The earliest historical documents relating to the building of the Cathedral date from 1230 when Bishop Pere de Morella consecrated the altar stone of the main altar. Construction of the building that we know today began during the reign of James II (1276-1311).

In around 1300 the work on the Gothic cathedral began, starting with the Royal Chapel. The current apse retains the funeral chapel that was planned as a resting place for the monarchs of Majorca’s royal house.

15th century

In 1498 work ended on the bell tower, although it was left unfinished. This houses 9 bells, the largest of which is known as Eloi.

In 1400 Guillem Sagrera was put in charge of the building of the Cathedral. He built the Gothic chapter house and directed the work on the Mirador Portal. In 1490, Francesc Sagrera, Guillem’s nephew, designed the Almoina Portal.

The seats from the choir – currently comprising 110 walnut chairs – can be found by the main altar and in the Royal Chapel. Work on the choir started in 1514, and for centuries it occupied the centre of the nave of the basilica.

16th century

During the 16th century, a time when humanist spirituality was of great cultural and religious influence, the door in the main portal, the pediment and the two rose windows were installed. The Casa de la Almoina was also built in this period.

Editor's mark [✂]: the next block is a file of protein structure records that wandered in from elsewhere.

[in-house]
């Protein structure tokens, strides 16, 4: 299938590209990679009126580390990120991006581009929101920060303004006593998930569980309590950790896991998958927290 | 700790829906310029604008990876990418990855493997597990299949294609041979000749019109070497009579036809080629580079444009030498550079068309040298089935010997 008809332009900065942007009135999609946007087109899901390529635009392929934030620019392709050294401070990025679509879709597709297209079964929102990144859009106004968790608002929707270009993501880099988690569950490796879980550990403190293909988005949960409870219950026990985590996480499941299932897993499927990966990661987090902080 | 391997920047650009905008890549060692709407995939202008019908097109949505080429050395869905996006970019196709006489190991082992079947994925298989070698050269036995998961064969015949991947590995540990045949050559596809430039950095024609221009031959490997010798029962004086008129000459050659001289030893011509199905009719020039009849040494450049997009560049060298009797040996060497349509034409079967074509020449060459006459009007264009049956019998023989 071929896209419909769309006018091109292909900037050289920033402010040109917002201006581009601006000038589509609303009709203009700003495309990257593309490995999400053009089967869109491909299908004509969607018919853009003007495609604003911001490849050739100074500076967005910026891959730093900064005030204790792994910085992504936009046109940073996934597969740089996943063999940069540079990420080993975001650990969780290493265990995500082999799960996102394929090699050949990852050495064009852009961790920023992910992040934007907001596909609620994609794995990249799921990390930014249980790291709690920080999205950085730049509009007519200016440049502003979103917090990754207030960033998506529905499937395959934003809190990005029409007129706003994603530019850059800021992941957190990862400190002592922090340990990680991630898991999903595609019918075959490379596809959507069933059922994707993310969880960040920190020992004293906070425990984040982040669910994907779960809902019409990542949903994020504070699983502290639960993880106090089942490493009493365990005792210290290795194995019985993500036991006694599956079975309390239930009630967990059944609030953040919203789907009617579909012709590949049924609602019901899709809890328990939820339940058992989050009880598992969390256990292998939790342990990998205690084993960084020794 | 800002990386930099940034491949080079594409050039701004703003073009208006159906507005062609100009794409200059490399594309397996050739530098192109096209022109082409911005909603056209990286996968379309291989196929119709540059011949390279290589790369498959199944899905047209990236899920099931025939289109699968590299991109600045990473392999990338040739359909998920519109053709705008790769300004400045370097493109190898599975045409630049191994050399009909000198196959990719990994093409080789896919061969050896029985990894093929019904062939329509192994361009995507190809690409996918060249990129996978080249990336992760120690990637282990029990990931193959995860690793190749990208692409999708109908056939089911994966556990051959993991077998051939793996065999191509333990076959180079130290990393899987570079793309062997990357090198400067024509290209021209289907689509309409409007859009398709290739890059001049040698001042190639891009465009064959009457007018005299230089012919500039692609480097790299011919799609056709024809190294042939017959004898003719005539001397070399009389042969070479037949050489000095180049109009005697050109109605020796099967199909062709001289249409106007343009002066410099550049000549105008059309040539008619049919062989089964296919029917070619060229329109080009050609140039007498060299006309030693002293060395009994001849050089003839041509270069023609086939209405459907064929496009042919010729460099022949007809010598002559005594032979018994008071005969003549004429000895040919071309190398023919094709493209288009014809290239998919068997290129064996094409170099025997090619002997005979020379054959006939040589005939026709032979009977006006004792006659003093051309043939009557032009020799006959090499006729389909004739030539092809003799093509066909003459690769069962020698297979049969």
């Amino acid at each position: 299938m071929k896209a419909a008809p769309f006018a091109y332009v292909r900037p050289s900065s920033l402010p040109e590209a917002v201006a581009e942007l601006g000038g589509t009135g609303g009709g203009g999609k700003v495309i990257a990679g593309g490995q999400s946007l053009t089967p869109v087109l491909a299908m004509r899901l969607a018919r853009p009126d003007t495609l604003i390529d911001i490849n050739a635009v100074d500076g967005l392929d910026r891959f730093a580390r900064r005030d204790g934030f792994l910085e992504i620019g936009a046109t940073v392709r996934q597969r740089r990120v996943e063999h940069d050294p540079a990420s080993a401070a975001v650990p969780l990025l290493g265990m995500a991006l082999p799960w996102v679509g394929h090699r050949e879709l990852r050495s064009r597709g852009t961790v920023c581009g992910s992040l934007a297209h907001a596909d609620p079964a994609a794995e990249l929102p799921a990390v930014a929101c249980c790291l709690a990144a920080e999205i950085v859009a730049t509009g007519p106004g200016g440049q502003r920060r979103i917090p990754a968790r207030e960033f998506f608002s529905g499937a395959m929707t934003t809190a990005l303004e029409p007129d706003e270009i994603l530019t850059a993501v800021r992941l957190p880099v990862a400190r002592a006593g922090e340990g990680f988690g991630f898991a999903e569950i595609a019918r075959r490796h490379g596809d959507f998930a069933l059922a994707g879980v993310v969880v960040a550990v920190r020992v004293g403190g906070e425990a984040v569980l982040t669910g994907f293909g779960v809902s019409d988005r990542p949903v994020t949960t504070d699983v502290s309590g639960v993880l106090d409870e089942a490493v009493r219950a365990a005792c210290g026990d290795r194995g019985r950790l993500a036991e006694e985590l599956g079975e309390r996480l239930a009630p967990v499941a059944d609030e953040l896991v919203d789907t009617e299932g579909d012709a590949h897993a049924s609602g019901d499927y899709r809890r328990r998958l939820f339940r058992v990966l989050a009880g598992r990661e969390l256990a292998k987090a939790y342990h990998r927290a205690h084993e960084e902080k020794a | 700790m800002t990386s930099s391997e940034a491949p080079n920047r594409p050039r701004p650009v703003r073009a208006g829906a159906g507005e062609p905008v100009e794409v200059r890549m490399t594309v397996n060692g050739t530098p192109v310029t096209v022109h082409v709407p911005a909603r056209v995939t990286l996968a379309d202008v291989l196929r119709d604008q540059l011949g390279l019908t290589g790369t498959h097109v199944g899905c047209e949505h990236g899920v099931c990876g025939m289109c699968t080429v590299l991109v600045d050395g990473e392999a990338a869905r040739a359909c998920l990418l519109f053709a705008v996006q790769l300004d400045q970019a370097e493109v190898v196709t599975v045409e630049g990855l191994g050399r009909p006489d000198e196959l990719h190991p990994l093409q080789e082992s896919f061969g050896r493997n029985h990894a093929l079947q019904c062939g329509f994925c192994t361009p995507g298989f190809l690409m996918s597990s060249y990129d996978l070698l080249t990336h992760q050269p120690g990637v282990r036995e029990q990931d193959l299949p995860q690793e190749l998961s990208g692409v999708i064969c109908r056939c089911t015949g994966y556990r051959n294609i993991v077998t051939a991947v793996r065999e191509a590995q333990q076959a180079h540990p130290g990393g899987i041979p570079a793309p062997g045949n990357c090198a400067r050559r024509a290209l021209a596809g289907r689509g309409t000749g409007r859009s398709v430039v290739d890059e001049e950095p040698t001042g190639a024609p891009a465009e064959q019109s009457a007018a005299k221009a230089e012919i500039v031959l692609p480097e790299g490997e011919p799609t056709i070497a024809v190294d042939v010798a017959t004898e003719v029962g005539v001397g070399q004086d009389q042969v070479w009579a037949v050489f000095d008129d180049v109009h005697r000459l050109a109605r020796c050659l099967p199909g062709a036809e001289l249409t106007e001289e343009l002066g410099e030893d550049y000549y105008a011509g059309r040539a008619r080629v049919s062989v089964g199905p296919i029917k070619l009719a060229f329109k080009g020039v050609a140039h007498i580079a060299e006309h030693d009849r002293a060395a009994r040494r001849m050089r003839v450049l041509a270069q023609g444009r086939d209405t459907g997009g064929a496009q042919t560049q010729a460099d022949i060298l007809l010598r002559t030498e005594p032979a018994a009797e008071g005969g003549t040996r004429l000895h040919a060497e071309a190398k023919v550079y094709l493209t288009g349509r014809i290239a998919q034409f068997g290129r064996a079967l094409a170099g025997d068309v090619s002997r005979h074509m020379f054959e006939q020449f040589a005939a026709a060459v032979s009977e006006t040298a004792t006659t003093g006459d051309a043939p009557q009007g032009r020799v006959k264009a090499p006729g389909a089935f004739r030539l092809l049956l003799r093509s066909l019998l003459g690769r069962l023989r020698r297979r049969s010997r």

17th and 18th centuries

During the 17th and 18th centuries the Baroque started to fill the inside of the Cathedral in the form of altarpieces, paintings and sculptures shaped by the spirituality of the period following the Council of Trent. From this period it is worth noting such emblematic pieces as the Corpus Christi altarpiece by Jaume Blanquer, the cloister and the new chapter house.

19th century

After the earthquake of 1851, the main façade was left in a precarious condition and so Bishop Miquel Salvà Munar entrusted its restoration to the architect Juan Bautista Peyronet.

20th century

At the start of the 20th century, the architect Antoni Gaudí adapted the Cathedral to meet new liturgical and pastoral requirements. His work, requested by Bishop Pere Joan Campins, continued from 1904 to 1914. The changes involved moving the choir that had until then been located between the second and third sections of the nave, removing the Gothic main altarpiece, making the baldachin for the main altar, incorporating the bishop’s seat in the sanctuary, lighting the space with glazed windows, artificial light and candelabra and also making liturgical furnishings.

The Cathedral brings together the last eight centuries of Majorca’s history, and continues to be a living and constantly evolving thing. These different artistic styles have helped the Cathedral to fulfil one of its main purposes over different eras: to be a reflection of the Celestial Jerusalem.